In your search for cheaper radar detectors, you may have come across the Escort Passport S55. The brand has many esteemed radar detectors in its array of products, but this one does not seem familiar. It IS from Escort, and the reason you may have not heard of it is that it has been eclipsed by newer equipment. The S55 was released as a cheaper version of the Escort Passport X80, which we may take to mean as it is stripped off of the features that make the latter a good choice for a radar detector.
In 2019, both the S55 and the X80 are using an older platform, which comes with many disadvantages. But is the S55 still something we’d recommend? Well, we’ll walk you through its features and help you decide.
During its initial release, the Passport S55 seemed modern, but we don’t think that statement holds anymore. Compared to other models in production, it seems simple and outdated, although to its credit, the plastic it is made out of feels sturdy enough to withstand instances where others would easily break.
This is not the same observation though for its mounting bracket which seems insufficient in supporting the radar detector. It might force you to purchase a different, stronger mount instead of relying on sticky suction cups and magnets that come with the package. To be fair though, this is a complaint on one too many Escort radar detectors.
You can expect ease of use on the Passport S55 though—you would not have to fiddle with it too much to make it work. If you want to adjust it based on your preferences, that can be easily done even without reading its user manual.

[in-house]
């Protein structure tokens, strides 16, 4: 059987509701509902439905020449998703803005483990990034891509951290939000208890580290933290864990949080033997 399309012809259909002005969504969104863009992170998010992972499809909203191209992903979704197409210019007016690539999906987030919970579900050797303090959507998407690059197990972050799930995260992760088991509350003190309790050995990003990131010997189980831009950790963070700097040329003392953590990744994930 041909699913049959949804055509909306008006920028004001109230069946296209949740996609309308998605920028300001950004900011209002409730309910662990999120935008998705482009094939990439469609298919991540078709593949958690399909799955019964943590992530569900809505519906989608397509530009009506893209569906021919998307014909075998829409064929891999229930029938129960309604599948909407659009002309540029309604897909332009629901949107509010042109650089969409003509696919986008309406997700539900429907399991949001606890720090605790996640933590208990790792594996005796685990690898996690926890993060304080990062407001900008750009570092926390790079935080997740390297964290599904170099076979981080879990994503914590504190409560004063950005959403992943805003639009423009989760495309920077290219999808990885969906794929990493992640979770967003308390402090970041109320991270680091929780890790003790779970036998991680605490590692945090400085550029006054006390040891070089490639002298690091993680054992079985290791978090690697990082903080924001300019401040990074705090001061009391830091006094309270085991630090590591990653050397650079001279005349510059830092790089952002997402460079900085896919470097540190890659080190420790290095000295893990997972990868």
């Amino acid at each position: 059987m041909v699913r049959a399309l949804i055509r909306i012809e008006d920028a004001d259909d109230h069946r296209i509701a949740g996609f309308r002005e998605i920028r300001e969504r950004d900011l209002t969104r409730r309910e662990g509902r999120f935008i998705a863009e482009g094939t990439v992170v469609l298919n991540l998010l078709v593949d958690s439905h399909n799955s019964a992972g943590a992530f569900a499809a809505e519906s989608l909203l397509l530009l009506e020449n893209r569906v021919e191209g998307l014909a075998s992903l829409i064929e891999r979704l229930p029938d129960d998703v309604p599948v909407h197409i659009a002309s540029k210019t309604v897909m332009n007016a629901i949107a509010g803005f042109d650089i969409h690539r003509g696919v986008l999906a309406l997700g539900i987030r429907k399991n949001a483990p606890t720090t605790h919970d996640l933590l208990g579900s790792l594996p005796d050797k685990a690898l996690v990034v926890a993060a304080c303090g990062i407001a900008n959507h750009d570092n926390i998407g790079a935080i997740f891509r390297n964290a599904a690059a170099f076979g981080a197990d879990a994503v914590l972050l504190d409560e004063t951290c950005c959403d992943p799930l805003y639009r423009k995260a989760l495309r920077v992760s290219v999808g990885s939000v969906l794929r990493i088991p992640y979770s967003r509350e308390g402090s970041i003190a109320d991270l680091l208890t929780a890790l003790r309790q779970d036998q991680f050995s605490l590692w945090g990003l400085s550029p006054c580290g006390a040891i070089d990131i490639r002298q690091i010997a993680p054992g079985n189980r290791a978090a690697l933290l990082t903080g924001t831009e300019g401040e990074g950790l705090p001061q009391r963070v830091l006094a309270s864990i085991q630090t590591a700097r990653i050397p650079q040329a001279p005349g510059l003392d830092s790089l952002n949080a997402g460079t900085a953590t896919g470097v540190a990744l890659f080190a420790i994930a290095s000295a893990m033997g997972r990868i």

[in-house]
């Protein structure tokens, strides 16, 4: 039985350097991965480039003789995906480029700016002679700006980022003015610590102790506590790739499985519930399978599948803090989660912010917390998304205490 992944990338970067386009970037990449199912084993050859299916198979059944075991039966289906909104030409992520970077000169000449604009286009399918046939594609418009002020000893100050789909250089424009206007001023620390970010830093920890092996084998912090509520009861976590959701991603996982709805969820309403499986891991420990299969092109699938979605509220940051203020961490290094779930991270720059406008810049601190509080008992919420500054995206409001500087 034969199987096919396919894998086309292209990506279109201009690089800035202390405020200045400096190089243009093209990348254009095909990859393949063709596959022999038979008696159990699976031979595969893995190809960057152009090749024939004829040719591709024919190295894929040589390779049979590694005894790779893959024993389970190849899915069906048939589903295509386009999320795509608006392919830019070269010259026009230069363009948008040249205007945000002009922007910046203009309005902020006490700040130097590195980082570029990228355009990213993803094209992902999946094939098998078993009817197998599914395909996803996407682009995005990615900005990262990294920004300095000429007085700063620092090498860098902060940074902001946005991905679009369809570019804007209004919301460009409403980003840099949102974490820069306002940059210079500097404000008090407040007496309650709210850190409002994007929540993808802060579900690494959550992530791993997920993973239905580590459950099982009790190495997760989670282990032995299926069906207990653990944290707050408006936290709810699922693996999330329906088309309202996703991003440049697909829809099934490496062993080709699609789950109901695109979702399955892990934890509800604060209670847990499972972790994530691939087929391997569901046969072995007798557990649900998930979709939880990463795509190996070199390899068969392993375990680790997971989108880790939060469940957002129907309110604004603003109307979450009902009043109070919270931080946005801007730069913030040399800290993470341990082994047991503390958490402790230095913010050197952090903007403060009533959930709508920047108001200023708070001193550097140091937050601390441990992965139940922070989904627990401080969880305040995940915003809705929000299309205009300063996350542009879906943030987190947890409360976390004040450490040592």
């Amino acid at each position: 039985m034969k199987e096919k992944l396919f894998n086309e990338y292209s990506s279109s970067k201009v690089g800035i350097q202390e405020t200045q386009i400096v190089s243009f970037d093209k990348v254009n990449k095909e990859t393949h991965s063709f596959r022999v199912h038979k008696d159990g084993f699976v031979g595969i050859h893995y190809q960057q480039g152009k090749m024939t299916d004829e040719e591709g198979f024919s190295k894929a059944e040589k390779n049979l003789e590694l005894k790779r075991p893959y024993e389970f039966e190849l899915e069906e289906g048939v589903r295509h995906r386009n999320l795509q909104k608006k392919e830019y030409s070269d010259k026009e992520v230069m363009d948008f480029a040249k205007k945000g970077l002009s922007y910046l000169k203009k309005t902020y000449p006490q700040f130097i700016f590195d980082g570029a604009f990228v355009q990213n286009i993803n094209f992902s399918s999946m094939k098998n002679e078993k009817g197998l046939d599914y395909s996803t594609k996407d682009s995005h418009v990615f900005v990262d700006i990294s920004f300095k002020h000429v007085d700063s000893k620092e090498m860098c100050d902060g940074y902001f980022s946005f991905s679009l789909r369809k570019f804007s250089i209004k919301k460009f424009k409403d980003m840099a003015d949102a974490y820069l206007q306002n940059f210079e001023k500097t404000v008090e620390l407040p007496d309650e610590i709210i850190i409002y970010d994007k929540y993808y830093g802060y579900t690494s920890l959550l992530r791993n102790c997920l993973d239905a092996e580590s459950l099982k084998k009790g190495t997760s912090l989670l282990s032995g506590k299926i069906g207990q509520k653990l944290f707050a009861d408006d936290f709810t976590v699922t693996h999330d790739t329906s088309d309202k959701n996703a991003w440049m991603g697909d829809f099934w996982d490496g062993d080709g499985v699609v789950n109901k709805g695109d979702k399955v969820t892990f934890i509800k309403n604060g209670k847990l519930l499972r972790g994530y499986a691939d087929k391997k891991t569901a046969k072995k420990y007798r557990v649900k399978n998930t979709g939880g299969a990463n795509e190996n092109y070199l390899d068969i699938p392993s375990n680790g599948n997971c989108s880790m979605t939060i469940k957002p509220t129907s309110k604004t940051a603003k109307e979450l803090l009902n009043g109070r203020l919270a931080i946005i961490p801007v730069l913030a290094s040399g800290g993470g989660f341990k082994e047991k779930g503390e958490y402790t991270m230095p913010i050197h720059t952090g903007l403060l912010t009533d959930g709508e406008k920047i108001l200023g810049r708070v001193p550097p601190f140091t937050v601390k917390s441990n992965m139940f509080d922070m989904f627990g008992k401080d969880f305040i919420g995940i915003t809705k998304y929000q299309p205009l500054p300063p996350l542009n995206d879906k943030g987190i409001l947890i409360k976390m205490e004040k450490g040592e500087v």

Brightness (which has four options), volume, dark mode and types of laser and radar bands to detect could be adjusted with a few presses. The meter for interpreting data could also be switched into different types such as Standard, SpecDisplay, and ExpertMeter, and do not take much to understand.
There are a few things missing that are apparent on the first look, however: there is no audio jack, which means that you would have to rely on its average audio alerts (more on that later), and no USB port, which means there is no possibility of upgrading firmware in an easier manner. These are parts that are already a given in most radar detectors currently available, and for a good reason: they make using the device a little easier.
Laser and radar detection
The Passport S55 employs what Escort calls a V-Tuned receiver. Through this technology, the radar detector can supposedly receive long-range alerts on all radar bands such as X, Superwide Ka, and K. It is enabled with Digital Signal Processing (DSP) which maximizes the possible range of the S55. Like with the X70, laser guns can also be detected by the device, although this is pretty much useless because you would have already been detected once the radar detector alerts you of it.
The Passport S55 does not come with GPS, but it has an existing system to lessen false alarms, which is the Auto-Sensitivity mode. Through this, speed traps could be identified. This works alongside the device’s Travel Signal Rejection (TSR) which also weeds out false alarms from signals emitted by traffic flow monitoring systems.